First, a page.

The east coast of Australia is gripped in an energy crisis that will likely take years to solve. Ordinary people will pay the price through their gas and electricity bills. Meanwhile it is a profit bonanza for coal and gas companies—and even for private renewable energy generators.
Australia’s electricity grid still relies heavily on coal, which generated over 60 per cent of electricity in the National Electricity Market (NEM) over the past 12 months. But heading into winter an extraordinary 3 GW of the aging coal-fired power stations were shut down for unplanned repairs—equivalent to two or three large power stations. Inadequate planning for the energy transition meant that not enough replacement capacity was there to supply demand.
Total electricity demand in the week of 6-12 June was very similar to weekly demand during peaks in January 2022 and in July 2021. Compared to the winter peak in 2021, a similar 10 per cent of electricity came from gas. There were increases in renewable energy and battery power. But coal generation was much lower, and prices far higher.
Russia used to be the third-largest coal exporter in the world. But now NATO-aligned countries are scrambling to find other sources of coal, pushing the international price of coal eight times higher than it was in 2020 (Figure 1).
As a result the wholesale price of coal-fired power tripled, and at a time of high demand it supplied only 56.6 per cent of electricity, probably a record low for winter.
The situation led to NSW Energy Minister Matt Kean securing the power to order coal mines to increase supply to electricity generators. A significant quantity of coal for NSW’s privatised power stations is supplied by Centennial Coal, bought in 2010 by a Thai company that operates power stations in Thailand and China, which are no doubt also thirsty for more coal.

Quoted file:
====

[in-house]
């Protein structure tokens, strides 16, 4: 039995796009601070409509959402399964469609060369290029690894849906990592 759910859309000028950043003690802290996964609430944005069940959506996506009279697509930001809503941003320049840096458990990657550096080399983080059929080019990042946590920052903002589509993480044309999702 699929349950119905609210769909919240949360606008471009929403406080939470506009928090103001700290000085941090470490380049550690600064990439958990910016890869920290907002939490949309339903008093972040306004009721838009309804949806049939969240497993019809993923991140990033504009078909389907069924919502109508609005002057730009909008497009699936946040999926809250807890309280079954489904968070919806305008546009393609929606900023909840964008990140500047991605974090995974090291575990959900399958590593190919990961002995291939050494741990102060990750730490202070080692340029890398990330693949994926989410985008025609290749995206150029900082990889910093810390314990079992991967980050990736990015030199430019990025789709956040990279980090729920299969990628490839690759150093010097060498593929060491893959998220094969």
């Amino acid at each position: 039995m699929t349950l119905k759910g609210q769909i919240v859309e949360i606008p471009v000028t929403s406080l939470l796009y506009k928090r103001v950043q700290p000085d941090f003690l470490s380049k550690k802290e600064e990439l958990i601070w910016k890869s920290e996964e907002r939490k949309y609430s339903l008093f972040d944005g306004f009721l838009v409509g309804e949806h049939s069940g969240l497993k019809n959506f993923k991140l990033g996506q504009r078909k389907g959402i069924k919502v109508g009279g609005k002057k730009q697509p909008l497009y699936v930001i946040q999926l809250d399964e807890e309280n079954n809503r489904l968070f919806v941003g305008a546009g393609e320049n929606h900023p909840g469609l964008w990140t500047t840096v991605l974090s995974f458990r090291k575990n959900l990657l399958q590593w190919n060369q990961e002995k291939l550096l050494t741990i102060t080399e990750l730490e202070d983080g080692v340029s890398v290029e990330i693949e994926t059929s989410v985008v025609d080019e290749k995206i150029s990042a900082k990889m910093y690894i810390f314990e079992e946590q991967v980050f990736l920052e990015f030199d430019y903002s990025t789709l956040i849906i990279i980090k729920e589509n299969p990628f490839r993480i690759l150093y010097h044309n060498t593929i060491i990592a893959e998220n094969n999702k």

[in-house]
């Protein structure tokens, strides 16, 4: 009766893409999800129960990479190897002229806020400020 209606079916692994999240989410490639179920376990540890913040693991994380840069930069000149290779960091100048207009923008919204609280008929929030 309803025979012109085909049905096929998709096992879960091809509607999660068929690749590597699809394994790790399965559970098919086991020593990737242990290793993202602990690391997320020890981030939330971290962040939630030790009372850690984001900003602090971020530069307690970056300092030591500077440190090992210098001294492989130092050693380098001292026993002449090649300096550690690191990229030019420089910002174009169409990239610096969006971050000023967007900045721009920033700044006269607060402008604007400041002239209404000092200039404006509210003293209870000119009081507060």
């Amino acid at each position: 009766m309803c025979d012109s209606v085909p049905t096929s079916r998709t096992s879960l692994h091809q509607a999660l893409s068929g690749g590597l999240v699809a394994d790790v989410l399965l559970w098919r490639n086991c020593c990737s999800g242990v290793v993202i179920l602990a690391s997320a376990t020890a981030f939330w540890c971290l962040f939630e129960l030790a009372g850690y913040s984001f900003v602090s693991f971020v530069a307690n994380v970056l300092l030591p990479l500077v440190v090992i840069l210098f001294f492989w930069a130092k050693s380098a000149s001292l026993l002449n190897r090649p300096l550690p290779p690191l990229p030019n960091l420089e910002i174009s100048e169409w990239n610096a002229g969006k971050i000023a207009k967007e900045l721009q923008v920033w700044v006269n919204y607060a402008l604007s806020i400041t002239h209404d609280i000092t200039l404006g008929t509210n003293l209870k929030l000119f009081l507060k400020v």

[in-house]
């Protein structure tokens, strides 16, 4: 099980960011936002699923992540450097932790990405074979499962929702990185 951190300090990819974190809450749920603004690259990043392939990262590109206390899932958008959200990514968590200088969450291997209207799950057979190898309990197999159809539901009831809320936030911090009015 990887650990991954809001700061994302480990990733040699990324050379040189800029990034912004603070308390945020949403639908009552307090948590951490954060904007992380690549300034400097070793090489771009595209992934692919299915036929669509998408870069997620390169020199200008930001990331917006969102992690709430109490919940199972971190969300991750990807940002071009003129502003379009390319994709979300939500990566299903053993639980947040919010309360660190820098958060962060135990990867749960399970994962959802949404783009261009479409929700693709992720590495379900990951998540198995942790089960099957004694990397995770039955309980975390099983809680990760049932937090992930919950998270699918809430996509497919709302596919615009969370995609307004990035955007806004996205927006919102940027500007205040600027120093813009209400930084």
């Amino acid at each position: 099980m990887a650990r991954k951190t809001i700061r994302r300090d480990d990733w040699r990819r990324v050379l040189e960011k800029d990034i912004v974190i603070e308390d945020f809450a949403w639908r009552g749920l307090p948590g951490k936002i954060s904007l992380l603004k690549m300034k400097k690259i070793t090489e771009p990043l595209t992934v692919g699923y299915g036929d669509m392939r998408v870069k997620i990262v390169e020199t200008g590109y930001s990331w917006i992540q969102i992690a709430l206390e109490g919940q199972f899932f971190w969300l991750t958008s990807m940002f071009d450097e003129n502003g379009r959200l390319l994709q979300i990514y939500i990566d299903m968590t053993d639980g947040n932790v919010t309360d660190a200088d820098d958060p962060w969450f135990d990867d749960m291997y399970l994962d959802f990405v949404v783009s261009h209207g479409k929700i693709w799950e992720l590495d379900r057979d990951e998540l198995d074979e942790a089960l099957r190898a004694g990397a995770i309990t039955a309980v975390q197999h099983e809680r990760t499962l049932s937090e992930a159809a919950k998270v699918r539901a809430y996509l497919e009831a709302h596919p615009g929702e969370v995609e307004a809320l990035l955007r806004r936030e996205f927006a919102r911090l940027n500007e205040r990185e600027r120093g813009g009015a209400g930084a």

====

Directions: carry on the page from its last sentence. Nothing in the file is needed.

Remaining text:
The reduced coal power capacity has led to increased use of gas power generation. While gas power generated an average of 6.3 per cent of electricity over the past 12 months (at $215 per MWh), this increased to average over 10 per cent in the past 30 days, at double the price (an average cost of $453/MWh).
Russia was also the world’s largest gas exporter. NATO-aligned countries are now scrambling to secure supplies elsewhere, with prices spiking as a result. The rapid expansion of liquefied gas (LNG) exports from Queensland in 2015 had the result of linking Australian domestic prices to global prices as the companies that built the three Gladstone LNG terminals now had the option of sending gas overseas instead of for domestic use.
Neither the Queensland nor Commonwealth governments placed any restrictions on what gas companies could do with this gas. Gas buyers in China, Korea and Malaysia helped underwrite the eye-watering cost of these projects based on contracted future supplies.
In contrast, in 2006, the West Australian government stared down opposition from Exxon and Woodside to reserve 15 per cent of the gas from new projects for domestic use. A large portion of the domestic gas reserves supplies the WA publicly-owned power generation system, and remains available for $6-7/GJ—even though gas can now be exported for $30-40/GJ, after accounting for the cost of liquefying and shipping it (Figure 2).
Coalition Energy Minster Ian Macfarlane argued this reservation policy was artificial interference in the market, would result in unviable projects and would leave Australia’s reputation as an investment destination in tatters—statements that have been echoed by current Ministers. Instead the gas companies went ahead and kept making huge investments.
The cause of this energy crisis is not just a lack of planning for an energy transition, but also the delivery of electricity through a marketised system that relies on fossil fuel companies with an overwhelming influence on domestic policy, and an ineffective regulatory system that prioritises their profits.